Monday

4th Jul 2022

Germany fears 'full-blown bankruptcy' in eurozone

  • Germany's Schaeuble has been a key figure in devising the eurozone rescue so far (Photo: consilium.europa.eu)

German finance minister Wolfgang Schaeuble believes Greek bankruptcy is imminent, according to a leaked letter, and argues that restructuring of the country's debt is necessary.

"We are standing before the real risk of the first full-blown bankruptcy inside the eurozone," Schaeuble said in a letter addressed to European Central Bank president Jean-Claude Trichet and leaked to the German press.

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In the starkest language yet by a European official, the German minister called for additional aid to be made available to Greece, adding that private banks should participate in the cost of the Greek rescue.

EU officials and member states are understood to be currently working on a second bail-out agreement for Greece, in addition to the €110 billion pledged last year, with estimates suggesting the new aid package could total €60 billion.

Finance ministers are expected to reach an agreement on 20 June, just three days before a summit of European leaders, with Schaeuble suggesting that private creditors should be made to wait an extra seven years before repayment of their existing Greek loans.

"Any agreement on 20 June has to include a clear mandate - given to Greece possibly together with the IMF - to initiate the process of involving holders of Greek bonds. This process has to lead to a quantified and substantial contribution of bondholders to the support effort, beyond a pure Vienna initiative approach," reads the letter.

"Such a result can best be reached through a bond swap leading to a prolongation of the outstanding Greek sovereign bonds by seven years, at the same time giving Greece the necessary time to fully implement the necessary reforms and regain market confidence."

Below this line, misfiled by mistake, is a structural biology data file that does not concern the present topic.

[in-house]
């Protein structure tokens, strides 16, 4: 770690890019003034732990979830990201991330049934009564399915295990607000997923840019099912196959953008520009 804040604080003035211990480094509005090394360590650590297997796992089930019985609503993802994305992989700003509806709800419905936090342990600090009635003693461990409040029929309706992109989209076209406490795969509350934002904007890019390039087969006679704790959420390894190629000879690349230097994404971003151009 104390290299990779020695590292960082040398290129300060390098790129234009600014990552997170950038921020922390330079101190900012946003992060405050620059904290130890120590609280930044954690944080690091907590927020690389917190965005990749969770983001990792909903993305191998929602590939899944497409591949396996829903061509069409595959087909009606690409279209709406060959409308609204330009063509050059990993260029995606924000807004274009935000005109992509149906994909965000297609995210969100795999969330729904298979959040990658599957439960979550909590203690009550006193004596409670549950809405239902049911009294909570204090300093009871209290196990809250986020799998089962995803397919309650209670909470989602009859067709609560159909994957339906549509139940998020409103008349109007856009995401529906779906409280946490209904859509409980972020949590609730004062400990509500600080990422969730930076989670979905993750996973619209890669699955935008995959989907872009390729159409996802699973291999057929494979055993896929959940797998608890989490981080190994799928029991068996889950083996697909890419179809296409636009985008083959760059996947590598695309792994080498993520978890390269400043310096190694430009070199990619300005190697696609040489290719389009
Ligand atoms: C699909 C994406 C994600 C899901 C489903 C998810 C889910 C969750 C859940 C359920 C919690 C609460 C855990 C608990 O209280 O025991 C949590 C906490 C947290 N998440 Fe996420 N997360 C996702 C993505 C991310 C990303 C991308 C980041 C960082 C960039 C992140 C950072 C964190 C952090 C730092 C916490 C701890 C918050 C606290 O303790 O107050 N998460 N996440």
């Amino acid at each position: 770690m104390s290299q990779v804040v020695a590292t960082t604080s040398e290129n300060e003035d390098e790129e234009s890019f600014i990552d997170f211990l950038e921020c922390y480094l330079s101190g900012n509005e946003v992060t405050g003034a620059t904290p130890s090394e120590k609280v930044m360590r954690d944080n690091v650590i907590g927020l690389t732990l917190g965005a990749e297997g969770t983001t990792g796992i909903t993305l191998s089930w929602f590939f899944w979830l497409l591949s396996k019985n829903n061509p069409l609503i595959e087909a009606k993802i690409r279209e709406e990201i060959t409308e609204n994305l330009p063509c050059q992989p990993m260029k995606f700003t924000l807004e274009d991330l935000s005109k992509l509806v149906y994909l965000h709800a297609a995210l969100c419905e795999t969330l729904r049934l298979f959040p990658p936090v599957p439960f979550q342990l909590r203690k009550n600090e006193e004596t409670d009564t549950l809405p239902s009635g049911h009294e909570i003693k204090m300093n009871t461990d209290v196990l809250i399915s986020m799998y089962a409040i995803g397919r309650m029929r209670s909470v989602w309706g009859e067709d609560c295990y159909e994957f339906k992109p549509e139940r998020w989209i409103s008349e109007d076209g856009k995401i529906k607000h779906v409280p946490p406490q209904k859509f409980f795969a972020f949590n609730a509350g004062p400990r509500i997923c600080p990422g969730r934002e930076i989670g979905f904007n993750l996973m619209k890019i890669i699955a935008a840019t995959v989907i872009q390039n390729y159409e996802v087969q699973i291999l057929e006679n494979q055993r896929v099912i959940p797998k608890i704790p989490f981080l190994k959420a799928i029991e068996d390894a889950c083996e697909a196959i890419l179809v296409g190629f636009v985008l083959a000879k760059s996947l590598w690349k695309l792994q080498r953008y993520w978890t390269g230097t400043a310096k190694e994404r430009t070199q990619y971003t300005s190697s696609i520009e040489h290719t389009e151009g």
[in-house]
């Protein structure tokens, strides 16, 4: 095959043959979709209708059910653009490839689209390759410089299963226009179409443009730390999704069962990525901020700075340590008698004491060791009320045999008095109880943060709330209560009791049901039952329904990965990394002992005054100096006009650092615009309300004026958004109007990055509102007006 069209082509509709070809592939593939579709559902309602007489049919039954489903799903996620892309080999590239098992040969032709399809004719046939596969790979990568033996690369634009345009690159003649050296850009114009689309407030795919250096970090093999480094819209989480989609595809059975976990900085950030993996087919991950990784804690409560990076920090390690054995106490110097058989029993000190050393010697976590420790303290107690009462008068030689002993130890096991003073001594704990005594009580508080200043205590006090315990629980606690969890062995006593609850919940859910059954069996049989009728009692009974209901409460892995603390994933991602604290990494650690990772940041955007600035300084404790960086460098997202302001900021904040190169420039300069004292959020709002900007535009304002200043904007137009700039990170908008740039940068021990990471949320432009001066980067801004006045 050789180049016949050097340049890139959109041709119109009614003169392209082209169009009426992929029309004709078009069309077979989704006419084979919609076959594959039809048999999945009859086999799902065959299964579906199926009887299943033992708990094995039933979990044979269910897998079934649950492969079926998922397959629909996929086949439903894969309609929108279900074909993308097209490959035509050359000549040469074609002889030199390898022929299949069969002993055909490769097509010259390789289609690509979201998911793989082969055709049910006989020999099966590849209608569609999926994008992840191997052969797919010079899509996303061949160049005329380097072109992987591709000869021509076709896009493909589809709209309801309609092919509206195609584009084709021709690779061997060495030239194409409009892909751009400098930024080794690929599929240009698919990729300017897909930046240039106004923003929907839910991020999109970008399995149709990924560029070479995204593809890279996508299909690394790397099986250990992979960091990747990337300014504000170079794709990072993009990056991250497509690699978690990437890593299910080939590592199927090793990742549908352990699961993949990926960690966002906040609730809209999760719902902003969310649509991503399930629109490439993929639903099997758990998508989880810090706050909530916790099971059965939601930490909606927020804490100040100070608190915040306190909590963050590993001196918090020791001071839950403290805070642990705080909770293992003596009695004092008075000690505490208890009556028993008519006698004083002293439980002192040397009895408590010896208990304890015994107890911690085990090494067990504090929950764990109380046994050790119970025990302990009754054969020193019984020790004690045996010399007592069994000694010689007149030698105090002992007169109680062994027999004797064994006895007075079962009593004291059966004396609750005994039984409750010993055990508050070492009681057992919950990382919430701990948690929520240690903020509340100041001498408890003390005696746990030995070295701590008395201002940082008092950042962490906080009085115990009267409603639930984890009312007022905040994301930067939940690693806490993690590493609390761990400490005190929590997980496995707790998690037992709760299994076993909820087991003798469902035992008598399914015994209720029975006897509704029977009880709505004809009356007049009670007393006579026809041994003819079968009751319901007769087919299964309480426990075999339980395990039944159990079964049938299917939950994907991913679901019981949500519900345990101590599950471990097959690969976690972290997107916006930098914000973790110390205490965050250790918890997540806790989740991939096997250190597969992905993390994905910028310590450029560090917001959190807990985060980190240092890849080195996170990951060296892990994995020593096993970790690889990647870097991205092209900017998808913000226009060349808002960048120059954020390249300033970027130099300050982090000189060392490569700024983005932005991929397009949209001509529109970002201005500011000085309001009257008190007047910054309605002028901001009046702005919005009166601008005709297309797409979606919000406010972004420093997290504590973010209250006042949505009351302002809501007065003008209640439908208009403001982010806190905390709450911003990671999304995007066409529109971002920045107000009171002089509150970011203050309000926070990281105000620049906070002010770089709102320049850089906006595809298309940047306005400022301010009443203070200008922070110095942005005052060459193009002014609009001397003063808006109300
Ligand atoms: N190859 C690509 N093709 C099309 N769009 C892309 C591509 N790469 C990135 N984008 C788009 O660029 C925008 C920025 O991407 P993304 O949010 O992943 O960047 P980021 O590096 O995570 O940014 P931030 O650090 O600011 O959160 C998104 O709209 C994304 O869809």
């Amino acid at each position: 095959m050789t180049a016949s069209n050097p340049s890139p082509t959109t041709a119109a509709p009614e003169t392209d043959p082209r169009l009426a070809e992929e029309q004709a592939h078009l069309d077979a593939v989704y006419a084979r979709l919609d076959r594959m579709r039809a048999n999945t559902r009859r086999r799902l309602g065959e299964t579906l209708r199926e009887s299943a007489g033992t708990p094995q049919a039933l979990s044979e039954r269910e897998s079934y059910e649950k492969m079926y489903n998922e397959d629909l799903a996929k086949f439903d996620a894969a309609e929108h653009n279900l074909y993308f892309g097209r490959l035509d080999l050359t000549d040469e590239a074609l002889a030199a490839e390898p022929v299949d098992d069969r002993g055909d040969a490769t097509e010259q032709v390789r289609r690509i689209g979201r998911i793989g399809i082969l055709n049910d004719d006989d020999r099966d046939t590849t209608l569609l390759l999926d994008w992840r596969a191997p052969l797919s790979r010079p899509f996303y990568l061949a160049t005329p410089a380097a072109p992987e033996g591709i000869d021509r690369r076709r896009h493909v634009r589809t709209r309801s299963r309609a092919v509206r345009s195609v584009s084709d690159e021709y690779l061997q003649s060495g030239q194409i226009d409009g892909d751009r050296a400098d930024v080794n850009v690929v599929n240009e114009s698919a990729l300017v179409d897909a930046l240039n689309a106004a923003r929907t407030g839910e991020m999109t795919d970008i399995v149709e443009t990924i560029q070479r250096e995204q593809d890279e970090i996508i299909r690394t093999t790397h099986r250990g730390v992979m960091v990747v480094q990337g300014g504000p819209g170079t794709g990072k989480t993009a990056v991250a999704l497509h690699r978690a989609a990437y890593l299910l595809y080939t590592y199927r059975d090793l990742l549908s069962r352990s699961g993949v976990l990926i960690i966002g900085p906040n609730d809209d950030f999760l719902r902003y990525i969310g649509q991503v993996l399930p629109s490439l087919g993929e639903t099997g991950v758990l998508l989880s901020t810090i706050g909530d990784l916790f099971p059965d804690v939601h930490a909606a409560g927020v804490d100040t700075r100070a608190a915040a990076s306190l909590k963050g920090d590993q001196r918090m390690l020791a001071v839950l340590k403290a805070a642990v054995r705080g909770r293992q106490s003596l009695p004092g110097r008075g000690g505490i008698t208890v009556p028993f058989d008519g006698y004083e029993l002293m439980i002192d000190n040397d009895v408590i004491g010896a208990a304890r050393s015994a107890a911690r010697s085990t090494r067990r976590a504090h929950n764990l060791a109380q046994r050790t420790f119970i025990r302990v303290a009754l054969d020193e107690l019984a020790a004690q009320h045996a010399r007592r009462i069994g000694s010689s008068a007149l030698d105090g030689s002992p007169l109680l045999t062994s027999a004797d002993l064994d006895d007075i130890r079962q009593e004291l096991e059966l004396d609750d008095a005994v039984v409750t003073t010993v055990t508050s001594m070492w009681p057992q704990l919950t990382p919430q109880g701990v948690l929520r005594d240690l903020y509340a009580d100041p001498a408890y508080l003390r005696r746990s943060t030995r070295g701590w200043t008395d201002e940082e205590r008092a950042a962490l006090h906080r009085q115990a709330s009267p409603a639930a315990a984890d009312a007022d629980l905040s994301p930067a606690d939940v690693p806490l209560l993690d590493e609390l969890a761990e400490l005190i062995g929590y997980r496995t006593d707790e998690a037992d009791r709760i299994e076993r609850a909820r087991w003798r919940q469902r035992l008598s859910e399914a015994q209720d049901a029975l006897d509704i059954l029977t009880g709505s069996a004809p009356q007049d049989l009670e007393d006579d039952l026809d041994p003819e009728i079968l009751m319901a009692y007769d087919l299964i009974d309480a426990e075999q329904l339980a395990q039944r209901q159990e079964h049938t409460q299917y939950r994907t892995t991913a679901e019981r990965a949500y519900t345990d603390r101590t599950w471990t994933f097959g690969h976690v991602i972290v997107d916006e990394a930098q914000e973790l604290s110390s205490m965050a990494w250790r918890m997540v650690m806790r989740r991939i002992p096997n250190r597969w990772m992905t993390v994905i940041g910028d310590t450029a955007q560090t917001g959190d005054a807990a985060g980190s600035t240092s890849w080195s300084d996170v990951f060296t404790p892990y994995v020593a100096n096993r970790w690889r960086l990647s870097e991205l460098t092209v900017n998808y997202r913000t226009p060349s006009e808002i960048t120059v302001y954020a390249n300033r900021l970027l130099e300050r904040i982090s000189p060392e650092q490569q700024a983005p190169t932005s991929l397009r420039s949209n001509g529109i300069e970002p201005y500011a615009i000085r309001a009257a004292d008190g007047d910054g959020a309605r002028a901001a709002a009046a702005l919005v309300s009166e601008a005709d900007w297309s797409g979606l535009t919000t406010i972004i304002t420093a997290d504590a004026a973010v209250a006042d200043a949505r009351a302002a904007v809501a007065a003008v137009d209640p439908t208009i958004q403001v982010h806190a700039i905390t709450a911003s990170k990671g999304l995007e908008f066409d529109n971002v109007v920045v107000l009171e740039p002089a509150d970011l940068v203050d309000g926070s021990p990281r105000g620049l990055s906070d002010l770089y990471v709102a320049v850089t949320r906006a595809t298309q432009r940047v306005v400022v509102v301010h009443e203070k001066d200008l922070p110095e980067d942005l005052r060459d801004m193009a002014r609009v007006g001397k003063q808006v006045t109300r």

The ECB is strongly opposed to a restructuring of Greek debt however, partially because the bank has bought large quantities of Greek bonds over the past year in order to stabilise markets.

ECB executive board member Lorenzo Bini Smaghi on Monday said Greece had marketable assets worth €300 billion, roughly equal to the country's debts, and was therefore not bankrupt.

"Greece should be considered solvent and should be asked to service its debts," he told journalists. "Restructuring should only be the last resort ... when it is clear that the debtor country cannot repay its debts."

The battle between Germany and the ECB is likely to play out in the coming days, with the current leadership uncertainty at the IMF also a complicating factor however.

In his letter, Schaeuble called on the international lender to maintain its support for Greece.

At the same time, unease is growing within Angela Merkel's Christian Democratic Union over further aid to Greece.

The German Chancellor is on Wednesday set to defend her plans in front of increasingly mutinous MPs, who feel they are being bounced into backing a further Greek bail-out.

The confrontation comes a day after Merkel met US president Barack Obama in the White House, with the American leader warning that the European debt crisis cannot be allowed to threaten the global economy.

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